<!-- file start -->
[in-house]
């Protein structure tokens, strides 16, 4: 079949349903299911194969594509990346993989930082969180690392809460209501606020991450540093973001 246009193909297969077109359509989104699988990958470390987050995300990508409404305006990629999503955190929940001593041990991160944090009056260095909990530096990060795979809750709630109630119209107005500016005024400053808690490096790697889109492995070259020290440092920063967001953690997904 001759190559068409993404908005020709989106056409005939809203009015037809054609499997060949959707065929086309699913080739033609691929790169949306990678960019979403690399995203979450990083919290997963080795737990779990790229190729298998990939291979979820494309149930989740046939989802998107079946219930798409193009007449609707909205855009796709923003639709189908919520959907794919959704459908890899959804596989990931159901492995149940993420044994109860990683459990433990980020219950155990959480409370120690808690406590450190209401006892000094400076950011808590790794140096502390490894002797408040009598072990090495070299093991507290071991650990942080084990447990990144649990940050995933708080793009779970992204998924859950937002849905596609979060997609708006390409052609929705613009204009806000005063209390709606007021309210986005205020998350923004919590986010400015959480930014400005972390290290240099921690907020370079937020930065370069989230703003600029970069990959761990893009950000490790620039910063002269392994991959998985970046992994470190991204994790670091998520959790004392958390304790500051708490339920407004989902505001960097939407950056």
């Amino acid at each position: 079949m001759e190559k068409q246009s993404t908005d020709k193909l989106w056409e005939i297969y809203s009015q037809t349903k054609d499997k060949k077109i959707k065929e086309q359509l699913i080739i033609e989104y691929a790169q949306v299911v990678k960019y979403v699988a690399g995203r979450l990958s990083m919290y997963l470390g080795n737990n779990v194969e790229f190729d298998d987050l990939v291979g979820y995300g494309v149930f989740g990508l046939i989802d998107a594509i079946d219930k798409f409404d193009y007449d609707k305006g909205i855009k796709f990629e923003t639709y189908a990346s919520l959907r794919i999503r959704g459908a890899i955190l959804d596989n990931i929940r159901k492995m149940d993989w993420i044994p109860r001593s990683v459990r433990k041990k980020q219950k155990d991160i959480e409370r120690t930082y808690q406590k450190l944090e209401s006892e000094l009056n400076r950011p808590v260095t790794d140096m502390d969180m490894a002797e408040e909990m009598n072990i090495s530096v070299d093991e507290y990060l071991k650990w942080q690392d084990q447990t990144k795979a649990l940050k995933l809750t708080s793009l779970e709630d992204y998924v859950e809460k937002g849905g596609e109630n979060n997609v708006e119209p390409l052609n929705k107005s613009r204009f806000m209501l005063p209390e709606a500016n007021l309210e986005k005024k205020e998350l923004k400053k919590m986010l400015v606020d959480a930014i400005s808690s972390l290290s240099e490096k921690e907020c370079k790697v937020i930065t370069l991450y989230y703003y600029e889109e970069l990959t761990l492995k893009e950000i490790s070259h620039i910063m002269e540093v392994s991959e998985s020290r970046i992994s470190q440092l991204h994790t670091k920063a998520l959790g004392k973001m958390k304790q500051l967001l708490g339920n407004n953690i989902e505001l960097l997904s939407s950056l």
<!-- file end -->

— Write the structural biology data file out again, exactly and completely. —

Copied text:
[in-house]
């Protein structure tokens, strides 16, 4: 079949349903299911194969594509990346993989930082969180690392809460209501606020991450540093973001 246009193909297969077109359509989104699988990958470390987050995300990508409404305006990629999503955190929940001593041990991160944090009056260095909990530096990060795979809750709630109630119209107005500016005024400053808690490096790697889109492995070259020290440092920063967001953690997904 001759190559068409993404908005020709989106056409005939809203009015037809054609499997060949959707065929086309699913080739033609691929790169949306990678960019979403690399995203979450990083919290997963080795737990779990790229190729298998990939291979979820494309149930989740046939989802998107079946219930798409193009007449609707909205855009796709923003639709189908919520959907794919959704459908890899959804596989990931159901492995149940993420044994109860990683459990433990980020219950155990959480409370120690808690406590450190209401006892000094400076950011808590790794140096502390490894002797408040009598072990090495070299093991507290071991650990942080084990447990990144649990940050995933708080793009779970992204998924859950937002849905596609979060997609708006390409052609929705613009204009806000005063209390709606007021309210986005205020998350923004919590986010400015959480930014400005972390290290240099921690907020370079937020930065370069989230703003600029970069990959761990893009950000490790620039910063002269392994991959998985970046992994470190991204994790670091998520959790004392958390304790500051708490339920407004989902505001960097939407950056």
């Amino acid at each position: 079949m001759e190559k068409q246009s993404t908005d020709k193909l989106w056409e005939i297969y809203s009015q037809t349903k054609d499997k060949k077109i959707k065929e086309q359509l699913i080739i033609e989104y691929a790169q949306v299911v990678k960019y979403v699988a690399g995203r979450l990958s990083m919290y997963l470390g080795n737990n779990v194969e790229f190729d298998d987050l990939v291979g979820y995300g494309v149930f989740g990508l046939i989802d998107a594509i079946d219930k798409f409404d193009y007449d609707k305006g909205i855009k796709f990629e923003t639709y189908a990346s919520l959907r794919i999503r959704g459908a890899i955190l959804d596989n990931i929940r159901k492995m149940d993989w993420i044994p109860r001593s990683v459990r433990k041990k980020q219950k155990d991160i959480e409370r120690t930082y808690q406590k450190l944090e209401s006892e000094l009056n400076r950011p808590v260095t790794d140096m502390d969180m490894a002797e408040e909990m009598n072990i090495s530096v070299d093991e507290y990060l071991k650990w942080q690392d084990q447990t990144k795979a649990l940050k995933l809750t708080s793009l779970e709630d992204y998924v859950e809460k937002g849905g596609e109630n979060n997609v708006e119209p390409l052609n929705k107005s613009r204009f806000m209501l005063p209390e709606a500016n007021l309210e986005k005024k205020e998350l923004k400053k919590m986010l400015v606020d959480a930014i400005s808690s972390l290290s240099e490096k921690e907020c370079k790697v937020i930065t370069l991450y989230y703003y600029e889109e970069l990959t761990l492995k893009e950000i490790s070259h620039i910063m002269e540093v392994s991959e998985s020290r970046i992994s470190q440092l991204h994790t670091k920063a998520l959790g004392k973001m958390k304790q500051l967001l708490g339920n407004n953690i989902e505001l960097l997904s939407s950056l």